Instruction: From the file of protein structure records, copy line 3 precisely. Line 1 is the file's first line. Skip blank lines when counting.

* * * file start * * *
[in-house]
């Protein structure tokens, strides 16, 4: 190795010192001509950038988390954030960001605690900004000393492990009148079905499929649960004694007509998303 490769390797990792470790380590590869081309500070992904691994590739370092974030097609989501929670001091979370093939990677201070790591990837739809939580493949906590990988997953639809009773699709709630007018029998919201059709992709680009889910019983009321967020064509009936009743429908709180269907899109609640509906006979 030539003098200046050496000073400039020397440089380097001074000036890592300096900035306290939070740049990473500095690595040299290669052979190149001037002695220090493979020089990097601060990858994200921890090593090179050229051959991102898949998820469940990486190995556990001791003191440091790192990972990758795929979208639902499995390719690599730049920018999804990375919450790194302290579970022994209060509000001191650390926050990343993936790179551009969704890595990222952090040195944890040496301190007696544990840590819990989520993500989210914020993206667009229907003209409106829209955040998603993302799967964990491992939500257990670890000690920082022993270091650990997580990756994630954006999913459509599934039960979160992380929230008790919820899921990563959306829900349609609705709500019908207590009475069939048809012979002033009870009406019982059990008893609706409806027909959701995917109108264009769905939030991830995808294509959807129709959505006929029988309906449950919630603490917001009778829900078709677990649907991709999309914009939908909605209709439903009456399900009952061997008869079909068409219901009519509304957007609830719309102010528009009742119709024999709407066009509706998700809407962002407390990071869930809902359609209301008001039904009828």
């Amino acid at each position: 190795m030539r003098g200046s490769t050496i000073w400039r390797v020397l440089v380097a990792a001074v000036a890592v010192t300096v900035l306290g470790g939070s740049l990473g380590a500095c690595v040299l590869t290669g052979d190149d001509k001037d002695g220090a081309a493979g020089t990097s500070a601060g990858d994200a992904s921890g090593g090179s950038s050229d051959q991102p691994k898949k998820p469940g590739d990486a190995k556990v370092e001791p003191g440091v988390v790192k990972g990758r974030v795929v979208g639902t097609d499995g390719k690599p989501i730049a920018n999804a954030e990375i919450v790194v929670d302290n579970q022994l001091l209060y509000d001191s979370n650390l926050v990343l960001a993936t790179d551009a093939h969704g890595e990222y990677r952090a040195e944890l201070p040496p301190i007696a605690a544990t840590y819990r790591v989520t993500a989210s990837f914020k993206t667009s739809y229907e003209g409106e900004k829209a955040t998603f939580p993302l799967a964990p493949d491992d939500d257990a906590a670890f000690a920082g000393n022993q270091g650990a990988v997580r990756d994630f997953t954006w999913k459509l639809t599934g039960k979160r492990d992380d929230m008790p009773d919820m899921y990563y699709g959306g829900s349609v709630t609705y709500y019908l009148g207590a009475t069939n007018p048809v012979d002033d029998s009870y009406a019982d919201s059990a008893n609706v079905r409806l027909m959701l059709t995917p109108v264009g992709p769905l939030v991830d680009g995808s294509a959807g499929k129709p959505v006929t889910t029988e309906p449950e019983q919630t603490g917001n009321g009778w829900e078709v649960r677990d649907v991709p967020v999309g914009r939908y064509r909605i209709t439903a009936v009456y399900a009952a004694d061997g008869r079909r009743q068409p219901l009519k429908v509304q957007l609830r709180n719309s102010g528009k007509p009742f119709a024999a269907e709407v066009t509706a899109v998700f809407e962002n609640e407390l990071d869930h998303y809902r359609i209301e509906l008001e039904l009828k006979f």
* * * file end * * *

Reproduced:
């Amino acid at each position: 190795m030539r003098g200046s490769t050496i000073w400039r390797v020397l440089v380097a990792a001074v000036a890592v010192t300096v900035l306290g470790g939070s740049l990473g380590a500095c690595v040299l590869t290669g052979d190149d001509k001037d002695g220090a081309a493979g020089t990097s500070a601060g990858d994200a992904s921890g090593g090179s950038s050229d051959q991102p691994k898949k998820p469940g590739d990486a190995k556990v370092e001791p003191g440091v988390v790192k990972g990758r974030v795929v979208g639902t097609d499995g390719k690599p989501i730049a920018n999804a954030e990375i919450v790194v929670d302290n579970q022994l001091l209060y509000d001191s979370n650390l926050v990343l960001a993936t790179d551009a093939h969704g890595e990222y990677r952090a040195e944890l201070p040496p301190i007696a605690a544990t840590y819990r790591v989520t993500a989210s990837f914020k993206t667009s739809y229907e003209g409106e900004k829209a955040t998603f939580p993302l799967a964990p493949d491992d939500d257990a906590a670890f000690a920082g000393n022993q270091g650990a990988v997580r990756d994630f997953t954006w999913k459509l639809t599934g039960k979160r492990d992380d929230m008790p009773d919820m899921y990563y699709g959306g829900s349609v709630t609705y709500y019908l009148g207590a009475t069939n007018p048809v012979d002033d029998s009870y009406a019982d919201s059990a008893n609706v079905r409806l027909m959701l059709t995917p109108v264009g992709p769905l939030v991830d680009g995808s294509a959807g499929k129709p959505v006929t889910t029988e309906p449950e019983q919630t603490g917001n009321g009778w829900e078709v649960r677990d649907v991709p967020v999309g914009r939908y064509r909605i209709t439903a009936v009456y399900a009952a004694d061997g008869r079909r009743q068409p219901l009519k429908v509304q957007l609830r709180n719309s102010g528009k007509p009742f119709a024999a269907e709407v066009t509706a899109v998700f809407e962002n609640e407390l990071d869930h998303y809902r359609i209301e509906l008001e039904l009828k006979f």